|CASE REPORT - RECONSTRUCTION AND MANAGEMENT
|Year : 2015 | Volume
| Issue : 2 | Page : 271-273
The closure of postpalatoplasty fistula with local turn-down flap
J Erdenetsogt, GN Ayanga, D Tserendulam, R Bayasgalan
Department of Maxillofacial Surgery, National Center for Maternal and Child Health of Mongolia, Huvisgalchdiin, Bayangol, Ulaanbaatar, Mongolia
|Date of Web Publication||5-Feb-2016|
Dr. G N Ayanga
Department of Maxillofacial Surgery, National Center for Maternal and Child Health of Mongolia, Huvisgalchdiin Street, Bayangol, Ulaanbaatar
Introduction: The three common complications after cleft palate repair are velopharyngeal incompetence, delayed maxillary growth, and fistula formation. Fistula formation rates are reported 0–76% in the literature. Wider palatal defects are more challenging to avoid excess tension, and recent reports suggest defects >15 mm have a significantly higher risk of fistula formation. By localization, the fistulas are divided into seven groups with Pittsburgh fistula classification system (PFCS). The timing of treatment of fistula can vary considerably, and a recurrence rate after surgical correction ranges 10–37%. Materials and Methods: Three patients with fistula in the hard palate (PFCS-4) in size 7–12 mm, between 2010 and 2012, who underwent fistula repair with local turn-down flap. In two cases, surgery was the first fistula repair and was the second repair in one case. The incisions in the frontal and bilateral edges were made around the fistula, in the distal side of fistula incision was made 3–5 mm longer than fistula size in the oral mucosa, and separate oral and nasal mucosa was rendered by organizing flap. This flap was turn-down and closed nasal side of fistula. The oral side of fistula was closed with the two-flap procedure by Bardach technique. Results: The postoperative wound was covered initially in all cases. Conclusion: We believe this two layer method for correction big palatal fistula is simpler than tongue, and buccal flap and patients need only intervention in this case. In addition, this method involves more effective usage of mucosal tissues bilaterally for closure on the oral side of the defect.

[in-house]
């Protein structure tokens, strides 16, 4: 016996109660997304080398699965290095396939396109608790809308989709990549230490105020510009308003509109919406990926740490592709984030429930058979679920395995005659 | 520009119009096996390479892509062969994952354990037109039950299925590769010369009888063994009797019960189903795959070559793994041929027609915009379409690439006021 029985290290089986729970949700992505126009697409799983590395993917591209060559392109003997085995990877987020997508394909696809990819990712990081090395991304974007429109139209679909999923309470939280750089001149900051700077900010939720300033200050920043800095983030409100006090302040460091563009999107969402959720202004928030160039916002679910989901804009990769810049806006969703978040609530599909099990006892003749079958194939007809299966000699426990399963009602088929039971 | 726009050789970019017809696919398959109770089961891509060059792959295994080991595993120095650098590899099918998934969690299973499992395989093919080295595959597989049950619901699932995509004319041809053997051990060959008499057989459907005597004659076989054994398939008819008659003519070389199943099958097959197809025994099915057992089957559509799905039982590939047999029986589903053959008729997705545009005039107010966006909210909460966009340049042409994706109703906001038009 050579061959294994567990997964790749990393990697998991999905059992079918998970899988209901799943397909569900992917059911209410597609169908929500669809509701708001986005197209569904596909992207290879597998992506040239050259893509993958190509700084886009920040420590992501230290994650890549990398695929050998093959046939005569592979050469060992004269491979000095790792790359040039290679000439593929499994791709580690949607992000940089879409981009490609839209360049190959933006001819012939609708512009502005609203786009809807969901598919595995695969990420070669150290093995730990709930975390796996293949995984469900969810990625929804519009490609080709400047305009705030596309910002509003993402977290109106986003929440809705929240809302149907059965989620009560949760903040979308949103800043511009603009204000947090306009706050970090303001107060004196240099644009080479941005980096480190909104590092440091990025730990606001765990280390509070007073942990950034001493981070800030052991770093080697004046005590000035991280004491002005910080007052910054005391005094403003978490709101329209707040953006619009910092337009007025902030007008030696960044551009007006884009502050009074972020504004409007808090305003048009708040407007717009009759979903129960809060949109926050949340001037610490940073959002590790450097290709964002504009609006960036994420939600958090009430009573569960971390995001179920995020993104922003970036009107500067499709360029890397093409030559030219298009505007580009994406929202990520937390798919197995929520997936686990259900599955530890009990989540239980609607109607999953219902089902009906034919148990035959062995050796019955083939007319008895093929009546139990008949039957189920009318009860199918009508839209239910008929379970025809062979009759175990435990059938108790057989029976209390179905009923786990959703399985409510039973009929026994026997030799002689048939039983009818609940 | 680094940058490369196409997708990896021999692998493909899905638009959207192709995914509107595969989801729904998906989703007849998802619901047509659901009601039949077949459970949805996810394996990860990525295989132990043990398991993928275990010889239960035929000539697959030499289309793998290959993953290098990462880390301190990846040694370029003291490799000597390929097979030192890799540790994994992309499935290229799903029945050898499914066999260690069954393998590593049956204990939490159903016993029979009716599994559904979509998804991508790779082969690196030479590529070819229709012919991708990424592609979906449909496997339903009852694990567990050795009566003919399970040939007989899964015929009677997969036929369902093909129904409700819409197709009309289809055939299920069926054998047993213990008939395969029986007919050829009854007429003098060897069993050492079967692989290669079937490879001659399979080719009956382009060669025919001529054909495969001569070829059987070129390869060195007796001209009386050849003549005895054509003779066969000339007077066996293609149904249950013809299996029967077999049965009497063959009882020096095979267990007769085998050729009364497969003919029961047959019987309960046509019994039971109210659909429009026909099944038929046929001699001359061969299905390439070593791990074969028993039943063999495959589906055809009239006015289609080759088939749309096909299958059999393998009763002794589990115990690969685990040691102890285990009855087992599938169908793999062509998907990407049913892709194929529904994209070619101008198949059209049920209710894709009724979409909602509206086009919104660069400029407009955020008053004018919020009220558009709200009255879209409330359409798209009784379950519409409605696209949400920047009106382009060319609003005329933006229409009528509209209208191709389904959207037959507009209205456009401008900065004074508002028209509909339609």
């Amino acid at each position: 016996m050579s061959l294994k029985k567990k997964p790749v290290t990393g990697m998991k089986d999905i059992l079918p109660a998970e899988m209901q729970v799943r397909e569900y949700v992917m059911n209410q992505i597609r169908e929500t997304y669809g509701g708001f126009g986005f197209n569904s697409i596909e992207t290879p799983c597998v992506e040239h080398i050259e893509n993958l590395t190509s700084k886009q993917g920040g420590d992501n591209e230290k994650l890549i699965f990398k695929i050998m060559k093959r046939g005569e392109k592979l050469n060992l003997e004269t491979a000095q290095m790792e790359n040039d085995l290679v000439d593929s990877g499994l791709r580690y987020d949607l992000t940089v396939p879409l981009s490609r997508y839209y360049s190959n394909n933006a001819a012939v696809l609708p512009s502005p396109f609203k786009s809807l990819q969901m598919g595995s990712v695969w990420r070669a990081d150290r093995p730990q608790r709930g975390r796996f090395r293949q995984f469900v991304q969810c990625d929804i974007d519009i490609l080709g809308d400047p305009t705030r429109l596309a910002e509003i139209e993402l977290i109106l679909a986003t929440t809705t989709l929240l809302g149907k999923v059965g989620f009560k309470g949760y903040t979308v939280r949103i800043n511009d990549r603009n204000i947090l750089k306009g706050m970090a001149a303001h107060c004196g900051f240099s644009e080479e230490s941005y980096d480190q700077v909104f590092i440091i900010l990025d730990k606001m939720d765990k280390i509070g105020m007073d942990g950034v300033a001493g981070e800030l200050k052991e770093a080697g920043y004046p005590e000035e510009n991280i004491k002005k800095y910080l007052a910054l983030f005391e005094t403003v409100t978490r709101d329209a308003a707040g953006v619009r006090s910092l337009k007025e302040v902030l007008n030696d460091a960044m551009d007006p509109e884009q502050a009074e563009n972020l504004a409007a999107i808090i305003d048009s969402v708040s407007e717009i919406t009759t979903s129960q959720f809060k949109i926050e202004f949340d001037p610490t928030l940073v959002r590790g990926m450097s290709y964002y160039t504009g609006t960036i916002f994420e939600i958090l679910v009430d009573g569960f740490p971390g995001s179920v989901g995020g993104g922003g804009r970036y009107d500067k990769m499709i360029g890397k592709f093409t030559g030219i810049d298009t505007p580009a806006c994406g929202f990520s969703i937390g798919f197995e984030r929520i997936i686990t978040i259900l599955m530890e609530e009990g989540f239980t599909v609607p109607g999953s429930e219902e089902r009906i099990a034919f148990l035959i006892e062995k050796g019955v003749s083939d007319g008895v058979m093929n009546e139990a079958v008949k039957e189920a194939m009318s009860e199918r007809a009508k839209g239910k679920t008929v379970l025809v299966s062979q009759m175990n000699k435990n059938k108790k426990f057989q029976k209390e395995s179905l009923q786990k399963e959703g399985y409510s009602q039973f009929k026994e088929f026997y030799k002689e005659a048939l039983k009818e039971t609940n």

Keywords: Big fistula, closure, turn-down flap
|How to cite this article:|
Erdenetsogt J, Ayanga G N, Tserendulam D, Bayasgalan R. The closure of postpalatoplasty fistula with local turn-down flap. Ann Maxillofac Surg 2015;5:271-3
|How to cite this URL:|
Erdenetsogt J, Ayanga G N, Tserendulam D, Bayasgalan R. The closure of postpalatoplasty fistula with local turn-down flap. Ann Maxillofac Surg [serial online] 2015 [cited 2019 Oct 17];5:271-3. Available from: http://www.amsjournal.com/text.asp?2015/5/2/271/175776
| Introduction|| |
Oronasal fistula (ONF) formation is a recalcitrant complication following palatoplasty, resulting in nasal emission during speech and deglutition, and have varied widely 0–76% in the literature.,,,,,,, Multiple factors influence fistula rates, including surgeons experience, type of repair, cleft size, and timing of repair.,, Cohen et al. divided fistulas by size into small (1–2 mm), medium (3–5 mm), and large (>5 mm) in their study. Moreover, Smith subdivided fistulas by localization into seven groups (Pittsburg fistula classification system [PFCS]). A small fistula may be asymptomatic and has a frequency to spontaneously close with growth, but patients commonly complain of regurgitation of liquids into the nasal cavity, and food may become impacted with resultant malodor. When symptomatic, fistulas will require the second surgery for their repair.
Palatal fistulas are a problem for patients and surgeons due to the presence of scarred tissues, the absence of local virgin tissues, and high rates of recurrence. Moreover, the reported recurrence rate after surgical correction of fistula ranges 10–37%.,,,
The authors of this paper describe a surgical technique for the correction of postpalatoplasty fistulas by local turn-down flap using neighboring mucosal tissues.